Woman sitting after killing
Courtesy Marian Goodman Gallery
lives in Paris
Chantal Akerman is known as a film maker, but in the past few years she has re-used images from her feature films and documentaries for her own form of visual arts, namely video installations with an interaction between the different screens or monitors. These works donít belong in a film theatre, but in museums and exhibitions.|
An interview with Chantal Akerman about too much and not enough cinema Chris Dercon, 1995 (This interview with Akerman was recorded in Paris on the occasion of the presentation of her installation D'Est: au bord de la fiction in the Galerie Nationale du Jeu de Paume. This installation was made on the basis of D'Est (1993), with the help of 24 video monitors, plus one monitor called the ď25th imageĒ. After Paris the installation toured in many art museums in the United States and Europe. D'Est was Chantal Akermanís breakthrough in the visual arts world.)
Paris, 1995. On the cutting table in a modest office building in central Paris lie Juliette Binoche and William Hurt in Un Divan ŗ New York. Chantal Akerman Par Chantal Akerman is also almost finished. Itís a self-portrait for the series Cinťma de Notre Temps by order of La sept Arte and producer Thierry Garrel. Because who can tell more about Chantal Akerman than Chantal Akerman herself. Through the open windows we can hear shreds of sounds from other cutting tables gathering in the inner courtyard. Fall is still warm. An interview on too much and not enough cinema.
Chris Dercon: A lot of films on films have been made. Godard is a good example.
Chantal Akerman: Itís not just films on films, they are films. Godard makes Godard about himself. But when Godard speaks about himself, itís sometimes very alarming. You can see him excluding himself from the world in an almost autistic manner. For people like me, who started doing film because of him, it is a terrible fright. And the fact that the long evolution that Godard has been through can lead to this, almost brings me to despair. He was kind of a pioneer, an inventor who didnít care much about anybody or anything. And that a man at this stage of his life isolates himself, should also be a lesson for us other film makers. Because itís true, itís not easy to make films, you have to deal with so many things and people. People who say yes, people who say no. With the processing lab, that sometimes understands, but usually doesnít. And Godard, what does he do? He is left alone, with his housekeeper. It is tempting of course to be alone with only a housekeeper around you.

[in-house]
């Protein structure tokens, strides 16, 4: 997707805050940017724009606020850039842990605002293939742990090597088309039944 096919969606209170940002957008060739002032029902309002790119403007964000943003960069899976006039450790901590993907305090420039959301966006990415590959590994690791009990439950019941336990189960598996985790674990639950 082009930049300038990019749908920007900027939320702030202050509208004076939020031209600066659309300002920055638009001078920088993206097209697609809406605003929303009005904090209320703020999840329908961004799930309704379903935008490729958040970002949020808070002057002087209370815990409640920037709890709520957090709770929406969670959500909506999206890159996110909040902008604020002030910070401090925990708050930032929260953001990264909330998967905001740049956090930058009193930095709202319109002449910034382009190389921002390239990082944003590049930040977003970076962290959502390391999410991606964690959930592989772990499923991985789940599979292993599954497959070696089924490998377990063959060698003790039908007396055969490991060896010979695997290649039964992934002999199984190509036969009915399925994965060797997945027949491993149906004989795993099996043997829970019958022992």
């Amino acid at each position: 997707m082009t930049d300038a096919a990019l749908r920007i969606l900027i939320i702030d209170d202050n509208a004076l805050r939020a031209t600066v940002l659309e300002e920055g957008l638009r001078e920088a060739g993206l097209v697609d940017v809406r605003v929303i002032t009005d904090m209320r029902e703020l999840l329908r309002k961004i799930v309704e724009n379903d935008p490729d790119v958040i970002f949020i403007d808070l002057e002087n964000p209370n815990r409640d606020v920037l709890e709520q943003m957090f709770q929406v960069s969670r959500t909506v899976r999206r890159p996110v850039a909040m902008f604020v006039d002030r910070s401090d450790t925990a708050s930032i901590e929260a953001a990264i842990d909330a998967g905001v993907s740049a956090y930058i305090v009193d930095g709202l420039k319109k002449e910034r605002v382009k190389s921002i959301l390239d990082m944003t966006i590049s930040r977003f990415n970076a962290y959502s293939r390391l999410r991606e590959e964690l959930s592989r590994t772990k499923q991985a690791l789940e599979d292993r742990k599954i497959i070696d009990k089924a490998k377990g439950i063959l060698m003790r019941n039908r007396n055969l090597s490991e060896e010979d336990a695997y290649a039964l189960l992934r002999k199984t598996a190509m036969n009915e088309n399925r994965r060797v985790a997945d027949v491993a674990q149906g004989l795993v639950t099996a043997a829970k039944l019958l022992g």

CD: You are a lot more optimistic. Also in D'Est there is an optimistic attitude to life.
CA: It is a monument for people who had to live within a system. I am also talking about a courageous man like producer Thierry Garrel, who has to function within the system of television. What remains for us film makers, are only the film festivals. But they are just like a bombastic cake. There are people like me who discovered film in a whole other way. I come from a family that was not interested in cinema, literature or music. When I was fifteen, I was walking on the Anspach avenue in Brussels and there was a film theatre "Marivaux". In Flemish Pierrot de gangster! was announced, in French Pierrot le fou! I liked the title. I wasnít sixteen yet so I wasnít allowed to get in. I was very small, even smaller than now. I said to my friend: weíll try anyway. And I saw a film, for the first time in my life. I had only seen things like Le gendarme de Saint-Tropez or The guns van Navarone. But I didnít enjoy those things. There was nothing to that kind of cinema except ice cream and making out. And then I saw something like this, as beautiful as a literary work, a poem. I went outside and decided I would make films. It didnít happen at some kind of festival. There was a girl that didnít know anything, walked into a film theatre on a Saturday night and met Godard.
CD: What happened then?